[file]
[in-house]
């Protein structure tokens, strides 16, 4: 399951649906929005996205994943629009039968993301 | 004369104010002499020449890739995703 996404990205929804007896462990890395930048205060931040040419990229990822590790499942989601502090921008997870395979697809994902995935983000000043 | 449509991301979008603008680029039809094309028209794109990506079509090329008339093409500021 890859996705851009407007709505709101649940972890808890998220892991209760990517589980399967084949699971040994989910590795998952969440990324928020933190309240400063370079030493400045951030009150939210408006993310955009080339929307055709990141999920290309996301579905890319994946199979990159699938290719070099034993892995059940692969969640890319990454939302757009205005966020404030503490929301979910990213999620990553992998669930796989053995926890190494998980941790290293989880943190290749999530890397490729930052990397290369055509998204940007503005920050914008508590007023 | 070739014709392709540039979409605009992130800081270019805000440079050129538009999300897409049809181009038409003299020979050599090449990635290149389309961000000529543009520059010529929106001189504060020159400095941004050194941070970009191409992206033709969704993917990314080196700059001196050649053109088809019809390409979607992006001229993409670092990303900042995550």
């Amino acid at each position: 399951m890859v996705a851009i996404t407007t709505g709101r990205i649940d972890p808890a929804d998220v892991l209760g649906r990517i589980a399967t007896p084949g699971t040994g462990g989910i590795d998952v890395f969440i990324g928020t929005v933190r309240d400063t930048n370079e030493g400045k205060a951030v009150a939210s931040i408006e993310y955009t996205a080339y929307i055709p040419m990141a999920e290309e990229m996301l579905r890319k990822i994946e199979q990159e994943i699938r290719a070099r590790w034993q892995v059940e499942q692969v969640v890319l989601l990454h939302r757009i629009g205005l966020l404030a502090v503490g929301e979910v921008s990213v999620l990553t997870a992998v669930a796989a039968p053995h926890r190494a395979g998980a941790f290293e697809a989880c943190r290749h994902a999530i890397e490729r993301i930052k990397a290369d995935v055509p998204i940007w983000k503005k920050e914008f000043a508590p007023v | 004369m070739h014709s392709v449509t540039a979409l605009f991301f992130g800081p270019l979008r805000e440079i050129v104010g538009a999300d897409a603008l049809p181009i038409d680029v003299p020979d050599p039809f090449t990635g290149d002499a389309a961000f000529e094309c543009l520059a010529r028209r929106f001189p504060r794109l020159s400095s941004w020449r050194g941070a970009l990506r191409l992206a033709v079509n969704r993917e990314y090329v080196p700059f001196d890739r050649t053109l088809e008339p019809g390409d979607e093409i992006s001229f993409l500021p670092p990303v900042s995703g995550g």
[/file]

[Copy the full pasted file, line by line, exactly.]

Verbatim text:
[in-house]
């Protein structure tokens, strides 16, 4: 399951649906929005996205994943629009039968993301 | 004369104010002499020449890739995703 996404990205929804007896462990890395930048205060931040040419990229990822590790499942989601502090921008997870395979697809994902995935983000000043 | 449509991301979008603008680029039809094309028209794109990506079509090329008339093409500021 890859996705851009407007709505709101649940972890808890998220892991209760990517589980399967084949699971040994989910590795998952969440990324928020933190309240400063370079030493400045951030009150939210408006993310955009080339929307055709990141999920290309996301579905890319994946199979990159699938290719070099034993892995059940692969969640890319990454939302757009205005966020404030503490929301979910990213999620990553992998669930796989053995926890190494998980941790290293989880943190290749999530890397490729930052990397290369055509998204940007503005920050914008508590007023 | 070739014709392709540039979409605009992130800081270019805000440079050129538009999300897409049809181009038409003299020979050599090449990635290149389309961000000529543009520059010529929106001189504060020159400095941004050194941070970009191409992206033709969704993917990314080196700059001196050649053109088809019809390409979607992006001229993409670092990303900042995550």
């Amino acid at each position: 399951m890859v996705a851009i996404t407007t709505g709101r990205i649940d972890p808890a929804d998220v892991l209760g649906r990517i589980a399967t007896p084949g699971t040994g462990g989910i590795d998952v890395f969440i990324g928020t929005v933190r309240d400063t930048n370079e030493g400045k205060a951030v009150a939210s931040i408006e993310y955009t996205a080339y929307i055709p040419m990141a999920e290309e990229m996301l579905r890319k990822i994946e199979q990159e994943i699938r290719a070099r590790w034993q892995v059940e499942q692969v969640v890319l989601l990454h939302r757009i629009g205005l966020l404030a502090v503490g929301e979910v921008s990213v999620l990553t997870a992998v669930a796989a039968p053995h926890r190494a395979g998980a941790f290293e697809a989880c943190r290749h994902a999530i890397e490729r993301i930052k990397a290369d995935v055509p998204i940007w983000k503005k920050e914008f000043a508590p007023v | 004369m070739h014709s392709v449509t540039a979409l605009f991301f992130g800081p270019l979008r805000e440079i050129v104010g538009a999300d897409a603008l049809p181009i038409d680029v003299p020979d050599p039809f090449t990635g290149d002499a389309a961000f000529e094309c543009l520059a010529r028209r929106f001189p504060r794109l020159s400095s941004w020449r050194g941070a970009l990506r191409l992206a033709v079509n969704r993917e990314y090329v080196p700059f001196d890739r050649t053109l088809e008339p019809g390409d979607e093409i992006s001229f993409l500021p670092p990303v900042s995703g995550g």